In OSHA safety and health training of construction workers, we are becoming more active at the New England regional and the national levels. Our funded programs in OSHA training during from 2011-2013 required three visits a year by staff and workers to US Department of Labor gatherings in Washington, DC, and gave much visibility to our models for culturally appropriate training in OSHA health and safety for Brazilians, and we are one of the few community-based non profits in the country, and the only Portuguese speaking one, that does such training. Increasingly our expertise continues to be called upon by the OSHA national office, and training centers in other states, such as Pennsylvania and Texas, where Portuguese speakers are concerned.

While we have stayed active in safety and health training this year, through our own resources, and through an MOU with the Massachusetts Alliance of Portuguese Speakers who use our training classes for HIV/AIDS testing and education, we do not have funding this year from OSHA itself to support training. We plan on renewing this funding for the federal fiscal year beginning October 1, 2014, and are extremely well positioned to do so. Our trainings for domestic workers for their two-hour safety course will be done under our own resources, and through the Massachusetts Coalition for Domestic Workers.

We have begun to deepen our collaborations with the Region One administration of OSHA (covering all New England), in keeping with our ten-year MOUs of cooperation, which we renewed in 2011, and did once again in December 2013. This collaboration does not only result in joint workshops and training with OSHA staff throughout the region, but is now yielding the first domestic worker health and safety course ever, soon to be offered, and a 15-minute original Portuguese-language film about OSHA directed at domestic, restaurant, and construction workers, scripted by BIC personnel and acted by local Brazilian domestic and construction workers as actors. The film had a public screening in December 2013, and will soon be played on a regular basis in the waiting room at the Brazilian Consulate in Boston. This venue that offers access to so many New England Brazilians was made possible due to an MOU between the Consulate and OSHA Region One that BIC facilitated in 2011, and is currently renewing once again.

Immigrant Rights and the “Act Relative to Safe Driving”
BIC’s legal work, especially in our Immigrant Justice clinic, and the efforts of many of our pro-bono immigration attorneys, very frequently involve defending our constituents who are charged with driving without a license. Undocumented people, of course, currently are not entitled to drivers’ licenses in Massachusetts, even though they must drive their cars to work and to church, to go shopping, and to take their usually US citizen children to school and the doctor. Detentions often result from chance traffic stops, and the subsequent deportations typically tear families apart. Eleven other states – including Connecticut and Vermont here in New England - have recently passed bills allowing licenses for all qualified drivers, regardless of immigration status.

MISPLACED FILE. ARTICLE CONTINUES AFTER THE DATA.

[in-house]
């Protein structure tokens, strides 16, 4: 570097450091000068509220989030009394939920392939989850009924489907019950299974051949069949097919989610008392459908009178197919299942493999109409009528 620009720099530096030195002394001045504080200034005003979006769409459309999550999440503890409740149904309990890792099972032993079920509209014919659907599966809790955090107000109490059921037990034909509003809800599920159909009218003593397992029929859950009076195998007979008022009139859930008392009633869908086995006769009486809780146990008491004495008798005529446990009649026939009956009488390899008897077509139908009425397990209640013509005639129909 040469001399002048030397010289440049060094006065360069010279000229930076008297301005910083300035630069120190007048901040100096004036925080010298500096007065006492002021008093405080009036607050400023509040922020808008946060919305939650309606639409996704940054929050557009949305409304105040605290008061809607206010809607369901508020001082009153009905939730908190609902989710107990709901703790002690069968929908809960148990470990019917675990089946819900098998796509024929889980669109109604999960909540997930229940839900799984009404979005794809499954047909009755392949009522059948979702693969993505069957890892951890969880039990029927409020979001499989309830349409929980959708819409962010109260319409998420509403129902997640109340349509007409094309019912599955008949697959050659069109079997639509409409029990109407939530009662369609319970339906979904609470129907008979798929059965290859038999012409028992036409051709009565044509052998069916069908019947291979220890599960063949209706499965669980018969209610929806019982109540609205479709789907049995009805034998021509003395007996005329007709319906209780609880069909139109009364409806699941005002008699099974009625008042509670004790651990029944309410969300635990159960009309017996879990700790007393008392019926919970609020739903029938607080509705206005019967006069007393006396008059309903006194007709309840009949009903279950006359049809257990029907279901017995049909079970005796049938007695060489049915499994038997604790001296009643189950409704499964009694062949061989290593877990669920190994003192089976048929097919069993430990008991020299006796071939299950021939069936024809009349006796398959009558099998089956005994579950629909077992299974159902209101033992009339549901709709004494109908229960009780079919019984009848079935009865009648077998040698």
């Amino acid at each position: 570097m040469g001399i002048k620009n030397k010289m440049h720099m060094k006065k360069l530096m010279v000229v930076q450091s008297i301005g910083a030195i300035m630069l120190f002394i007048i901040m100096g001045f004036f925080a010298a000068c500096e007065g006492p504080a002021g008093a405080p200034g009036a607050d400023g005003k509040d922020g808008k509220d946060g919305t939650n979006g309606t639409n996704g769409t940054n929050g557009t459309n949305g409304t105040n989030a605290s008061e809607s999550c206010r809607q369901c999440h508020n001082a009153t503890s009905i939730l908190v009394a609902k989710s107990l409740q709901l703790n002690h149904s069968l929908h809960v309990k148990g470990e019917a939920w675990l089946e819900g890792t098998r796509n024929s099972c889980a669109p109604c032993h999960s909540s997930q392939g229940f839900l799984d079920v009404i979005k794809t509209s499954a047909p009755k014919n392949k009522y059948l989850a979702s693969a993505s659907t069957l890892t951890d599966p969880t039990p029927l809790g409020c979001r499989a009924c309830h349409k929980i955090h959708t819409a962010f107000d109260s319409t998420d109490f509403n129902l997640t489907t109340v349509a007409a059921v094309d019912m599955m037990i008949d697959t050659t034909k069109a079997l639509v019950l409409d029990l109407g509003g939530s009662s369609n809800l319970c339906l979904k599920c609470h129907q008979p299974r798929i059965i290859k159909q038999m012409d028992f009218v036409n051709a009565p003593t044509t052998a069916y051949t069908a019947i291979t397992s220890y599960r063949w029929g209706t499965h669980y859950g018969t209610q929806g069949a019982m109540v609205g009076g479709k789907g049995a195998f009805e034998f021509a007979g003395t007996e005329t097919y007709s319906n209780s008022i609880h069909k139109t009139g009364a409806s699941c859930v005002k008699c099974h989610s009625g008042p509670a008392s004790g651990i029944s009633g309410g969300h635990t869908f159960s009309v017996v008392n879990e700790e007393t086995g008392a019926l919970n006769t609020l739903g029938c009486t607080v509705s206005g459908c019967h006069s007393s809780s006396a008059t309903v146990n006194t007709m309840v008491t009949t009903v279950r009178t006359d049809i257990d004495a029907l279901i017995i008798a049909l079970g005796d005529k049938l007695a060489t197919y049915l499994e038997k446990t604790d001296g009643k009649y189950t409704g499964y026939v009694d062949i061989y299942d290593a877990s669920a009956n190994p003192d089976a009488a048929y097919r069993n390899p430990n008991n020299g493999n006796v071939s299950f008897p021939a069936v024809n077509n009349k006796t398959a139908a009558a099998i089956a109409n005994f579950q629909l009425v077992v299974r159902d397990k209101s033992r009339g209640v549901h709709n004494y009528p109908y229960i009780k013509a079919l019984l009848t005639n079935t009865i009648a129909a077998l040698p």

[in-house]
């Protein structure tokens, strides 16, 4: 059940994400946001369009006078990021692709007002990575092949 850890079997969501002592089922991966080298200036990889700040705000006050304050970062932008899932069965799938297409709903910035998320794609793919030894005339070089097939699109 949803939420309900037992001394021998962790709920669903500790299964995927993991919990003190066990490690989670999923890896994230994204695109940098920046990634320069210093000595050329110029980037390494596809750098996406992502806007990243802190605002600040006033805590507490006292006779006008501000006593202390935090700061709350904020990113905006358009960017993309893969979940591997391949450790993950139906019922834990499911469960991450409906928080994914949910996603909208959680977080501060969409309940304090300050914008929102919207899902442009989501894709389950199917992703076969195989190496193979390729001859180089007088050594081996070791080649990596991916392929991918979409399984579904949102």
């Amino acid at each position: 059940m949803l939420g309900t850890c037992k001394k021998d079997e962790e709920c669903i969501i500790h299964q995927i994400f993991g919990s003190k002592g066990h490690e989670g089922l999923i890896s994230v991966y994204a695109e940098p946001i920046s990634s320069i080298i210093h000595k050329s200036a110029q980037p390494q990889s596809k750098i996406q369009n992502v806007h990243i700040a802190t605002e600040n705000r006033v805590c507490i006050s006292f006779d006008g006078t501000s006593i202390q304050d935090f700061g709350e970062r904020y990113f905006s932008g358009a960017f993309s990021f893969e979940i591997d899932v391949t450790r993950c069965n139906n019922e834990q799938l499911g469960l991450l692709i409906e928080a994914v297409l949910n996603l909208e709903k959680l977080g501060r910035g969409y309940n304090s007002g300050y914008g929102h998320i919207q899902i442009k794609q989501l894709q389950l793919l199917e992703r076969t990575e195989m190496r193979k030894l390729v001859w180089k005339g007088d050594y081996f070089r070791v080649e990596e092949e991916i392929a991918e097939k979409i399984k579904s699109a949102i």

In July 2012, BIC began organizing and hosting community meetings to build support for a new drivers’ license bill here in Massachusetts, and we were successful in gaining support for this initiative – the Safe Driving Act -- from many allied organizations, including the American Friends Service Committee, the Boston New Sanctuary Movement, the Student Immigrant Movement, MIRA, the Immigrant Worker Center Collaborative, Massachusetts Alliance of Portuguese Speakers, Brazilian-American Chamber of Commerce, and the Centro do Trabalhador. The Safe Driving Act was also introduced as new legislation in January 2013, and its campaign is being led by BIC and MIRA. It has been a vigorous campaign, and two hearings have taken place, and as of April 2014 the Bill is still alive in the Transportation Committee on Beacon Hill. Our Immigrant Justice Project attorney has been an important resource to the campaign this year, and our ED Natalicia Tracy has been one of the key spokespeople for it, including on television appearances.

The campaign and the prospect of being able to drive legally are exciting to members of our community. An unprecedented almost 600 immigrants appeared for the last hearing on the Bill in February 2014. For the undocumented who are denied the opportunity to drive licensed, nothing creates more anxiety than the threat of detention, deportation, and family fracturing that is most likely to happen in Massachusetts, as in other states, from routine traffic stops by state and local police.

Continuing Progress on our Core Workers’ Rights Program
BIC staff, board and volunteers continued to engage with core programs and initiatives that have allowed us to further our mission, and to rejuvenate the organization to what it is today. On December 13, 2013, the US Dept. of Labor Wage & Hour Division reported that our 21 case referrals to them since 2010 had resulted in settlements for 632 employees, amounting to $1,985,594. With our partner, Justice at Work, seven board and staff were trained in representing workers in Small Claims court as a new venue to pursue wage theft restitution, and 47 cases, brought and resolved. This is a groundbreaking legal strategy for winning restitution of stolen wages for workers, dramatically reducing the time from 1 to 2 years to a few months. Our Domestic Worker Law & Policy Clinic has taken 20 domestic worker cases to court, and 12 cases to mediation. We are in our 2nd year of a new ESOL program, funded by English for New Bostonians, with a social justice curriculum focused on workers’, immigrant, and tenants’ rights, and our third year of workplace health & safety courses in Fall Protection for Residential Construction. All these programs continue to be a support to our central workers’ rights project, as does all our domestic worker organizing discussed above.

updated: 5 years ago